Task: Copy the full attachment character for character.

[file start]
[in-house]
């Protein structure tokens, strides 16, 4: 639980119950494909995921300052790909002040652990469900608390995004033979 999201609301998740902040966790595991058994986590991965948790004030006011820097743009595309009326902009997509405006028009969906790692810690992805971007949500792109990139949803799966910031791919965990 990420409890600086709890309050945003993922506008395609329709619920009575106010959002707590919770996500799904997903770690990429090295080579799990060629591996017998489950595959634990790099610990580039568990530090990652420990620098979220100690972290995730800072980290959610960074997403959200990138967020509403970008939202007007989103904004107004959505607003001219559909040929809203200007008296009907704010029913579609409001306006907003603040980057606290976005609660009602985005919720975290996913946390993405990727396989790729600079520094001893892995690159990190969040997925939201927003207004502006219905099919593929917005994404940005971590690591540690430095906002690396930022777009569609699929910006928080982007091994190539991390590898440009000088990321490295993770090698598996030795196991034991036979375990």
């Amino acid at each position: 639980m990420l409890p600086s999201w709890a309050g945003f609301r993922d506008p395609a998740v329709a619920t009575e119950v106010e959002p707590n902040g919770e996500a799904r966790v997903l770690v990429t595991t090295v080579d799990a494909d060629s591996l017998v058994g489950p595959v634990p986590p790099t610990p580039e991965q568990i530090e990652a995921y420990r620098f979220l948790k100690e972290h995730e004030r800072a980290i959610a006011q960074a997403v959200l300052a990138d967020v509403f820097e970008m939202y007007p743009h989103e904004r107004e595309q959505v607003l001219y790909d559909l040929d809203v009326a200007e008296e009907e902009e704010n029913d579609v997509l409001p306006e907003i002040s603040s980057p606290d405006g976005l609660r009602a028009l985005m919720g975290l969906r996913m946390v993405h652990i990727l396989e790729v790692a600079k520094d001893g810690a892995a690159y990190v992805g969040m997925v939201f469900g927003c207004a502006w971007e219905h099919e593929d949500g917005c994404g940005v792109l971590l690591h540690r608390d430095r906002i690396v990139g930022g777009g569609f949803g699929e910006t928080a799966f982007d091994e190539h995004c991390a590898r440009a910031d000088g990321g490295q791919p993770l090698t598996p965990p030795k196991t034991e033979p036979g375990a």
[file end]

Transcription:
[in-house]
């Protein structure tokens, strides 16, 4: 639980119950494909995921300052790909002040652990469900608390995004033979 999201609301998740902040966790595991058994986590991965948790004030006011820097743009595309009326902009997509405006028009969906790692810690992805971007949500792109990139949803799966910031791919965990 990420409890600086709890309050945003993922506008395609329709619920009575106010959002707590919770996500799904997903770690990429090295080579799990060629591996017998489950595959634990790099610990580039568990530090990652420990620098979220100690972290995730800072980290959610960074997403959200990138967020509403970008939202007007989103904004107004959505607003001219559909040929809203200007008296009907704010029913579609409001306006907003603040980057606290976005609660009602985005919720975290996913946390993405990727396989790729600079520094001893892995690159990190969040997925939201927003207004502006219905099919593929917005994404940005971590690591540690430095906002690396930022777009569609699929910006928080982007091994190539991390590898440009000088990321490295993770090698598996030795196991034991036979375990």
């Amino acid at each position: 639980m990420l409890p600086s999201w709890a309050g945003f609301r993922d506008p395609a998740v329709a619920t009575e119950v106010e959002p707590n902040g919770e996500a799904r966790v997903l770690v990429t595991t090295v080579d799990a494909d060629s591996l017998v058994g489950p595959v634990p986590p790099t610990p580039e991965q568990i530090e990652a995921y420990r620098f979220l948790k100690e972290h995730e004030r800072a980290i959610a006011q960074a997403v959200l300052a990138d967020v509403f820097e970008m939202y007007p743009h989103e904004r107004e595309q959505v607003l001219y790909d559909l040929d809203v009326a200007e008296e009907e902009e704010n029913d579609v997509l409001p306006e907003i002040s603040s980057p606290d405006g976005l609660r009602a028009l985005m919720g975290l969906r996913m946390v993405h652990i990727l396989e790729v790692a600079k520094d001893g810690a892995a690159y990190v992805g969040m997925v939201f469900g927003c207004a502006w971007e219905h099919e593929d949500g917005c994404g940005v792109l971590l690591h540690r608390d430095r906002i690396v990139g930022g777009g569609f949803g699929e910006t928080a799966f982007d091994e190539h995004c991390a590898r440009a910031d000088g990321g490295q791919p993770l090698t598996p965990p030795k196991t034991e033979p036979g375990a």